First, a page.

Sunday, January 6, 2013

Who Really Owns Your Phone?

I was working on some text about interoperability on the web, and found myself getting up in arms about how far we've strayed from the initial ideals of the internet.  The web was founded on principles of open, democratic access.  Any computer could put up a website; given an internet service provider, any user could connect to it.

There has been a trend towards closed platforms controlled by a single company, the most popular being Apple's App Store.  These walled gardens offer many benefits -- users can (usually) trust the applications they install, there's one place to go to look for apps, and developers have a centralized place to focus on promotion.  Overall app stores greatly simplify the mobile app experience.

But of course, they have their downsides.  Namely, they are sucking away our freedom and rights to run whatever code we want on our devices.  Developers are subject to arbitrary rejections -- Omar said that a friend's app was recently rejected for being too "avant garde", whatever that means -- which keeps them out of the primary distribution channel, and not available to users at all.

So, just avoid the app store, right?  Not so easy.  The debate over HTML5 websites vs. native apps on mobile is an excellent example of this. HTML5 offers platform independence, ease of updating code, and freedom from app store censorship. Native means the app will be faster, work offline, and have more access to phone hardware.  Which app is going to be more pleasant for the user?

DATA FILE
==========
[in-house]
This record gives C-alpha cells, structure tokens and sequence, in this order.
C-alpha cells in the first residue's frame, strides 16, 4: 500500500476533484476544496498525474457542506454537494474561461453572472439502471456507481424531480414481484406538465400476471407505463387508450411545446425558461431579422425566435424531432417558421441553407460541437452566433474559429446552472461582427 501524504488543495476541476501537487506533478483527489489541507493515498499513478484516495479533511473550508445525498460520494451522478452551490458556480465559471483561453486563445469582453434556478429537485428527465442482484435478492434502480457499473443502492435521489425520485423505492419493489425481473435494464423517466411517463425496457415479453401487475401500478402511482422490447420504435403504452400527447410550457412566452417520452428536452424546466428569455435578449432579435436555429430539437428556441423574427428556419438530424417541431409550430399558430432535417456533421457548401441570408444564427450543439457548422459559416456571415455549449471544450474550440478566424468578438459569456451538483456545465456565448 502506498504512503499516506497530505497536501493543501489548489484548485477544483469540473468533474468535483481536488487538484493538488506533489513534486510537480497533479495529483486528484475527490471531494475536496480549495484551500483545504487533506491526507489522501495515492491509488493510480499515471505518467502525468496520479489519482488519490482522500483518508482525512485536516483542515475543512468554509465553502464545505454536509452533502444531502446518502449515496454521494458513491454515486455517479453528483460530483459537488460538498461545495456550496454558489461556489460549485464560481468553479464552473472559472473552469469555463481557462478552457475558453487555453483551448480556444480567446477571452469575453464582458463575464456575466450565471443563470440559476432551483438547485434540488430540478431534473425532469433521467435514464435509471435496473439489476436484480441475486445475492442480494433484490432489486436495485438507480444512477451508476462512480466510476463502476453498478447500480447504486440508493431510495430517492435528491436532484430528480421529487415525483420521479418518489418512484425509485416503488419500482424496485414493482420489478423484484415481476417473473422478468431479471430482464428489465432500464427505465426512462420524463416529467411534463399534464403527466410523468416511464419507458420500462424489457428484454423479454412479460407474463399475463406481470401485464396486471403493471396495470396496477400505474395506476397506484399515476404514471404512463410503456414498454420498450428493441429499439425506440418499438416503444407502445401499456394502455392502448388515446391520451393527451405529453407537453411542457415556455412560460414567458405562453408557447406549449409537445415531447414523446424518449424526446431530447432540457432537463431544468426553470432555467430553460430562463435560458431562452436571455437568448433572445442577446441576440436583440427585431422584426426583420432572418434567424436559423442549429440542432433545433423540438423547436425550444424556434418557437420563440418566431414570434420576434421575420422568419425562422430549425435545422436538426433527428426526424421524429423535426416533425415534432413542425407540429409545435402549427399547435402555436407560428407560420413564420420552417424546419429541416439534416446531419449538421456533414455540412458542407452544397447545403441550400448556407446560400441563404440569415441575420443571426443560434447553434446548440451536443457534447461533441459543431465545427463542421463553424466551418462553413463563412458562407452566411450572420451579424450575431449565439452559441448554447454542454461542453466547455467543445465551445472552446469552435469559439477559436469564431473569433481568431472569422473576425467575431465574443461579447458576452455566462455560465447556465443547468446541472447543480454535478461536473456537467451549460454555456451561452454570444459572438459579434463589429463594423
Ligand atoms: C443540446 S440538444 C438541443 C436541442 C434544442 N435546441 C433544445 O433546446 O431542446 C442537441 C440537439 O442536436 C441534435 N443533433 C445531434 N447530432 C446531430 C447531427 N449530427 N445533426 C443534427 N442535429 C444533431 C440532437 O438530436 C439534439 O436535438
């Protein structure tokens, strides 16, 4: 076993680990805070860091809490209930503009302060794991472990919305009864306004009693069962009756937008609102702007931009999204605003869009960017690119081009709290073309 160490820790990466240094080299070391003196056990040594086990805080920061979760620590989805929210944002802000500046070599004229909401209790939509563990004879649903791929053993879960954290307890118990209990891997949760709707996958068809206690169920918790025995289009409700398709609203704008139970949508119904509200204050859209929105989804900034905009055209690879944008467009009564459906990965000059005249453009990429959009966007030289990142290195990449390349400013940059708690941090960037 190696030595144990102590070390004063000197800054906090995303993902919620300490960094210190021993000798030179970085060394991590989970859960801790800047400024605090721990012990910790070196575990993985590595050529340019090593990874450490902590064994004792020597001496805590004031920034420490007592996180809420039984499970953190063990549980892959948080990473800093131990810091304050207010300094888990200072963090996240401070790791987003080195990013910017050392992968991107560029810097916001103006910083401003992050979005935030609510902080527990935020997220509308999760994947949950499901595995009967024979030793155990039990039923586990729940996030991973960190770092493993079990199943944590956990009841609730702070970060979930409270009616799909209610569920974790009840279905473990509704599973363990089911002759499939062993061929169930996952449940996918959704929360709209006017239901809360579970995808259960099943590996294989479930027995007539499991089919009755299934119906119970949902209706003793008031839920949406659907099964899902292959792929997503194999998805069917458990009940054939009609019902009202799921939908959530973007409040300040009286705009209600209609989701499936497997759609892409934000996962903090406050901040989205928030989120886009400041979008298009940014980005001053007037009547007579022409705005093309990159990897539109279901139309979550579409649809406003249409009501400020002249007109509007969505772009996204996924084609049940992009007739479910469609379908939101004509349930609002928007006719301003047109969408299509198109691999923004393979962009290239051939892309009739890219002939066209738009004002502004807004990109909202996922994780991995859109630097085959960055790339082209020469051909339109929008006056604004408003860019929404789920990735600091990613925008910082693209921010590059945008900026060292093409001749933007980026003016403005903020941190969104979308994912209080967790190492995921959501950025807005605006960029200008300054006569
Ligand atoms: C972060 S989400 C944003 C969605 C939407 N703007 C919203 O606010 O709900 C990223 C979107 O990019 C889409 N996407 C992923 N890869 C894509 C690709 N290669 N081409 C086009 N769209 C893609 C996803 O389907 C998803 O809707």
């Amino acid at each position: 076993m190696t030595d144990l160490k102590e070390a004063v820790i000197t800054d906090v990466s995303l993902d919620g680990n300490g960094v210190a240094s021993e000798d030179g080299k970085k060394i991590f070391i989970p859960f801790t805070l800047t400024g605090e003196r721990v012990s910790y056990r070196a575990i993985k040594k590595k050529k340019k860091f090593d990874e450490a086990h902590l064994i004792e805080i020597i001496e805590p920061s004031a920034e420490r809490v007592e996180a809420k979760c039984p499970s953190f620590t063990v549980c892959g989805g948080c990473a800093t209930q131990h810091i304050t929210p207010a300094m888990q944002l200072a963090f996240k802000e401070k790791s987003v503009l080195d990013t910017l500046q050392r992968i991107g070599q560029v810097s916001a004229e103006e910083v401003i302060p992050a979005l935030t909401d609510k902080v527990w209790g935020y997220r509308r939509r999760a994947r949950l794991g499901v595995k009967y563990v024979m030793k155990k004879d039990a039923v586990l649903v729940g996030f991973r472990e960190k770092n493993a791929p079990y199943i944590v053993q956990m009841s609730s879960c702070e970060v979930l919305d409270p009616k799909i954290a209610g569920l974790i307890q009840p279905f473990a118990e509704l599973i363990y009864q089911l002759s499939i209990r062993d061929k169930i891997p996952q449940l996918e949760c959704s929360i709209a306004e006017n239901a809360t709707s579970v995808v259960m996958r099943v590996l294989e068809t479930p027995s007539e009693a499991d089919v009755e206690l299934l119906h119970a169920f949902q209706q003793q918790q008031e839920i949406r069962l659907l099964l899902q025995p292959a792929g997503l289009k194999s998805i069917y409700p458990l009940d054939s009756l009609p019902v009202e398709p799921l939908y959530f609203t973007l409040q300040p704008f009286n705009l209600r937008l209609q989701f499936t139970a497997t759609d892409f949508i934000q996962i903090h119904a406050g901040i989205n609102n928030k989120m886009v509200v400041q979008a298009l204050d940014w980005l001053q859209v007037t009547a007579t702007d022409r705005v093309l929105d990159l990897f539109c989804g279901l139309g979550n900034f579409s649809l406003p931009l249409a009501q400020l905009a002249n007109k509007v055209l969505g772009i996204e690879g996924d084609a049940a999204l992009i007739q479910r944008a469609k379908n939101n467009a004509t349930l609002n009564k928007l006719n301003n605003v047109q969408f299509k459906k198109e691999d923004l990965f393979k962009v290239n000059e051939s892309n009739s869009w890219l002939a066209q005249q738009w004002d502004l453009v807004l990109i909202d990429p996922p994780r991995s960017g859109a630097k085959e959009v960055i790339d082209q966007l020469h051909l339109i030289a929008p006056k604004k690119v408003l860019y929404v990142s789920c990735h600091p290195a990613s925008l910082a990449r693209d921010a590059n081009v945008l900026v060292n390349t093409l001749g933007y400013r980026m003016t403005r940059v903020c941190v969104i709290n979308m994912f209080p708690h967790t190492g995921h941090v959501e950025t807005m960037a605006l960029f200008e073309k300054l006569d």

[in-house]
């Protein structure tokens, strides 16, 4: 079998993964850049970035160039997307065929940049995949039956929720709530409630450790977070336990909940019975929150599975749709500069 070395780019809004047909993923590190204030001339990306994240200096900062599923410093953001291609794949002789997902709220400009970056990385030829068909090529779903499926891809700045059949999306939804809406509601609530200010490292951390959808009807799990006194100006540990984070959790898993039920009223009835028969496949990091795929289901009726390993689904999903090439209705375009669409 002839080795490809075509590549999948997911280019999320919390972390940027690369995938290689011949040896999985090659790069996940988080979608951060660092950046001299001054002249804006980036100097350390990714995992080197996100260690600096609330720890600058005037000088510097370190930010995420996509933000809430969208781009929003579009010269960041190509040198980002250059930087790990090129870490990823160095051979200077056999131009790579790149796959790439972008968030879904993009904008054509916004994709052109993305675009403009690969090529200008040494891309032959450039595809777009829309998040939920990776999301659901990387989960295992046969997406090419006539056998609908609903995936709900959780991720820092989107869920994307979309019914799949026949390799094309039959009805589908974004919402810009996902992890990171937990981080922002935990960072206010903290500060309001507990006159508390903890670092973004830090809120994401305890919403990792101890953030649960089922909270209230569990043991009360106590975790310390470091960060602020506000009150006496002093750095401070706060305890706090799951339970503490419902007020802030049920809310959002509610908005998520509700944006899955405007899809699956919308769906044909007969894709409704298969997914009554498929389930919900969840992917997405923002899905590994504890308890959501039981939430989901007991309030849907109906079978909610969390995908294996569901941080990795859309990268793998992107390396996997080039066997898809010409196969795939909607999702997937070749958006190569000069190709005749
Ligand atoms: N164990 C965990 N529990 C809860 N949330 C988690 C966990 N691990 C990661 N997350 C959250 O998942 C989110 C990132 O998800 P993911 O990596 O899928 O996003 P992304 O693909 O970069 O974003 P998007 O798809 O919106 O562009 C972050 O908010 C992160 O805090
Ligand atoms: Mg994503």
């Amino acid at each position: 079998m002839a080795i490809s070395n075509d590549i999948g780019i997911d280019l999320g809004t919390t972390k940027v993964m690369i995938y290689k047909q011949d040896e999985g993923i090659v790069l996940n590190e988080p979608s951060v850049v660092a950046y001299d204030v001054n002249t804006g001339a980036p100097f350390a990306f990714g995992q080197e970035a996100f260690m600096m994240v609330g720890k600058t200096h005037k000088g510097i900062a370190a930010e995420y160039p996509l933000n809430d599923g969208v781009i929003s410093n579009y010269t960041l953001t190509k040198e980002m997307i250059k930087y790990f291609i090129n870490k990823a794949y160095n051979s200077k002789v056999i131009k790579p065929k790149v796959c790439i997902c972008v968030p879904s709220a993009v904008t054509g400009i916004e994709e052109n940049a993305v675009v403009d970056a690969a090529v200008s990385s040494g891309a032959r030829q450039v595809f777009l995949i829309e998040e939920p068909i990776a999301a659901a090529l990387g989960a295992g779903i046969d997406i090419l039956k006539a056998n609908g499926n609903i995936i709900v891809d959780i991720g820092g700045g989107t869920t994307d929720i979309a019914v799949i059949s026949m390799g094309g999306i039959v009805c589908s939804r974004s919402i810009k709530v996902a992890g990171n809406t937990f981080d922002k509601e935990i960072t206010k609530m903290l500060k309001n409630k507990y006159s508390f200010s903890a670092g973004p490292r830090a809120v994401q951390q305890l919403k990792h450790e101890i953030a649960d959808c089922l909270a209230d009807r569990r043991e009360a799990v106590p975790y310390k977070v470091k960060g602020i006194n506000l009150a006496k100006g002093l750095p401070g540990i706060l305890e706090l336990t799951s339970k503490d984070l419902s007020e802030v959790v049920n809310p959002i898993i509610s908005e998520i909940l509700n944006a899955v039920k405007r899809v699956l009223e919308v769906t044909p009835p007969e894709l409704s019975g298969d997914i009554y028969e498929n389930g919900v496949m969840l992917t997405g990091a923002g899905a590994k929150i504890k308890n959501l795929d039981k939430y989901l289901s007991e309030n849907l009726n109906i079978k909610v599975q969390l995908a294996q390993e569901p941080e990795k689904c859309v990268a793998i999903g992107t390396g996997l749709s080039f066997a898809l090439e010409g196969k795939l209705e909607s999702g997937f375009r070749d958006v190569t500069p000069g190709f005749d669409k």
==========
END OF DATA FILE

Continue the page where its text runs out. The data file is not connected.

What really frightens me, and makes me feel incredibly hypocritical for writing this on a MacBook Air, is the thought that Apple might make this the dominant model for desktop apps, too.  They are already sort of trying with the App Store on OSX.  I definitely don't want an Apple approval process coming between my laptop and what code I can run.  To be fair, it's a bit worrisome that Google is trying to move to a world where I don't have any access to my hardware except through a (Google-controlled) web browser.

Downloading, compiling, and running arbitrary code is not just for hackers.  The ability to do this is vital for encouraging competition and giving users choice.

Similarly on the web, there's a movement to closed sites that hold our data hostage.  And even though they might offer ways to download our data in a lump, they don't offer easy connections to share and move data between services.  The worst is when they arbitrarily decide to treat services differently and promote or debilitate one over another; see the Instagram/Twitter fiasco.  More and more user creation is moving behind these walls, making it inaccessible to third party applications.  This stifles innovation -- we have to wait for a single company to decide to build and push out features, instead of farming out this work to the wide world of developers, and seeing what sticks.

Unfortunately I don't have any answers, just questions:

What kind of technology can we build that encourages and promotes interoperability in this new world?